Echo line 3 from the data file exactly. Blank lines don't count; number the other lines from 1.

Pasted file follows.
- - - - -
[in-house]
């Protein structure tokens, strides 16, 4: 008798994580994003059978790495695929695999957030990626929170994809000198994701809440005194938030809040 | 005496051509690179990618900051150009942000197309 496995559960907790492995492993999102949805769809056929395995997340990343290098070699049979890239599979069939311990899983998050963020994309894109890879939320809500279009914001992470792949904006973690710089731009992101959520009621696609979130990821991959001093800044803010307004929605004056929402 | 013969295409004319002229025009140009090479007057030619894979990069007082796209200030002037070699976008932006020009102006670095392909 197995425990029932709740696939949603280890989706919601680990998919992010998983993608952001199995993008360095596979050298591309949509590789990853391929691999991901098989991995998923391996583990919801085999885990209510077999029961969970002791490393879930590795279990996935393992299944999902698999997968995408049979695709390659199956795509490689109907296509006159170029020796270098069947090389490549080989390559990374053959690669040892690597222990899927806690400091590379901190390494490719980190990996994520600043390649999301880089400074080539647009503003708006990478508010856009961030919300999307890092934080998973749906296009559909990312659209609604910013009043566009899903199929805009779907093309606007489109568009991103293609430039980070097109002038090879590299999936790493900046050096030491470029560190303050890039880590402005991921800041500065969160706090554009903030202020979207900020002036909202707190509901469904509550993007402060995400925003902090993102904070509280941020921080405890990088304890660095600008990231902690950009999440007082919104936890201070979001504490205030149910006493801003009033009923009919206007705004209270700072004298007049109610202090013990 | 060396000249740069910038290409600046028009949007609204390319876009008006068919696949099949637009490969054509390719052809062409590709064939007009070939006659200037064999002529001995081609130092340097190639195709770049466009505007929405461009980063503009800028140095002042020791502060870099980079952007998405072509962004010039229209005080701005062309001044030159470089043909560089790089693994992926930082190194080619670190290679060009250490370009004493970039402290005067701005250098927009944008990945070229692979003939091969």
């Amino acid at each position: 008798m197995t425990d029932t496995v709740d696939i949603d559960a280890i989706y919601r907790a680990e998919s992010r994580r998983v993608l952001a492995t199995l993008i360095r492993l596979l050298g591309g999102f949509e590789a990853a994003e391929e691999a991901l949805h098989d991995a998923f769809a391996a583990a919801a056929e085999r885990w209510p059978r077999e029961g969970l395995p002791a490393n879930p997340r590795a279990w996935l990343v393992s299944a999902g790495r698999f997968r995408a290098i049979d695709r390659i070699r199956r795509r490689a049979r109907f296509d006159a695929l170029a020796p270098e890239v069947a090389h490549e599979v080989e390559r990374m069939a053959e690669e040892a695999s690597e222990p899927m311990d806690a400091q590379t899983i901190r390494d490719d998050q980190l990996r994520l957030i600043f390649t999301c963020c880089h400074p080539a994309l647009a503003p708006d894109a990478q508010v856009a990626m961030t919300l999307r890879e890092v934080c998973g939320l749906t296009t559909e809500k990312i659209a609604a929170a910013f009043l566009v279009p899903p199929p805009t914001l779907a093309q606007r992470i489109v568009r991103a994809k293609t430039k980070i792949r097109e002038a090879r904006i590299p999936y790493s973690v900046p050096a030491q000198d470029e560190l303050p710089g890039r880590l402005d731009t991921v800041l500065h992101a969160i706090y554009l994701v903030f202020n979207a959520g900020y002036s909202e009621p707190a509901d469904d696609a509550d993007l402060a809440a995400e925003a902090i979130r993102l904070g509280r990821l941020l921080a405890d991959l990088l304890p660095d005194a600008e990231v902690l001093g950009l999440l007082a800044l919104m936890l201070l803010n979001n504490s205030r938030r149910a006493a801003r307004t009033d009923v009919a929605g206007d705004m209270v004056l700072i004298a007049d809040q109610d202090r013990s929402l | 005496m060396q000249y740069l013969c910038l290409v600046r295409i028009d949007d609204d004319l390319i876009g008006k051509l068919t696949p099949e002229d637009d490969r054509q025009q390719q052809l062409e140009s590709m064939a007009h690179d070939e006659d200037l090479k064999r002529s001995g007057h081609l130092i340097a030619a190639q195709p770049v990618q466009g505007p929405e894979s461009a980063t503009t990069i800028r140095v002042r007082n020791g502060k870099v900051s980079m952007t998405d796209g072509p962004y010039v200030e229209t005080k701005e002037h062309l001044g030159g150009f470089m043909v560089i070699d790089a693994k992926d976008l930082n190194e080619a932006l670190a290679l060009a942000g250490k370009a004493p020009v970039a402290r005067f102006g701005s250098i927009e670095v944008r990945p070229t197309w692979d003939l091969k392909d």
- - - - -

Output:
């Amino acid at each position: 008798m197995t425990d029932t496995v709740d696939i949603d559960a280890i989706y919601r907790a680990e998919s992010r994580r998983v993608l952001a492995t199995l993008i360095r492993l596979l050298g591309g999102f949509e590789a990853a994003e391929e691999a991901l949805h098989d991995a998923f769809a391996a583990a919801a056929e085999r885990w209510p059978r077999e029961g969970l395995p002791a490393n879930p997340r590795a279990w996935l990343v393992s299944a999902g790495r698999f997968r995408a290098i049979d695709r390659i070699r199956r795509r490689a049979r109907f296509d006159a695929l170029a020796p270098e890239v069947a090389h490549e599979v080989e390559r990374m069939a053959e690669e040892a695999s690597e222990p899927m311990d806690a400091q590379t899983i901190r390494d490719d998050q980190l990996r994520l957030i600043f390649t999301c963020c880089h400074p080539a994309l647009a503003p708006d894109a990478q508010v856009a990626m961030t919300l999307r890879e890092v934080c998973g939320l749906t296009t559909e809500k990312i659209a609604a929170a910013f009043l566009v279009p899903p199929p805009t914001l779907a093309q606007r992470i489109v568009r991103a994809k293609t430039k980070i792949r097109e002038a090879r904006i590299p999936y790493s973690v900046p050096a030491q000198d470029e560190l303050p710089g890039r880590l402005d731009t991921v800041l500065h992101a969160i706090y554009l994701v903030f202020n979207a959520g900020y002036s909202e009621p707190a509901d469904d696609a509550d993007l402060a809440a995400e925003a902090i979130r993102l904070g509280r990821l941020l921080a405890d991959l990088l304890p660095d005194a600008e990231v902690l001093g950009l999440l007082a800044l919104m936890l201070l803010n979001n504490s205030r938030r149910a006493a801003r307004t009033d009923v009919a929605g206007d705004m209270v004056l700072i004298a007049d809040q109610d202090r013990s929402l | 005496m060396q000249y740069l013969c910038l290409v600046r295409i028009d949007d609204d004319l390319i876009g008006k051509l068919t696949p099949e002229d637009d490969r054509q025009q390719q052809l062409e140009s590709m064939a007009h690179d070939e006659d200037l090479k064999r002529s001995g007057h081609l130092i340097a030619a190639q195709p770049v990618q466009g505007p929405e894979s461009a980063t503009t990069i800028r140095v002042r007082n020791g502060k870099v900051s980079m952007t998405d796209g072509p962004y010039v200030e229209t005080k701005e002037h062309l001044g030159g150009f470089m043909v560089i070699d790089a693994k992926d976008l930082n190194e080619a932006l670190a290679l060009a942000g250490k370009a004493p020009v970039a402290r005067f102006g701005s250098i927009e670095v944008r990945p070229t197309w692979d003939l091969k392909d």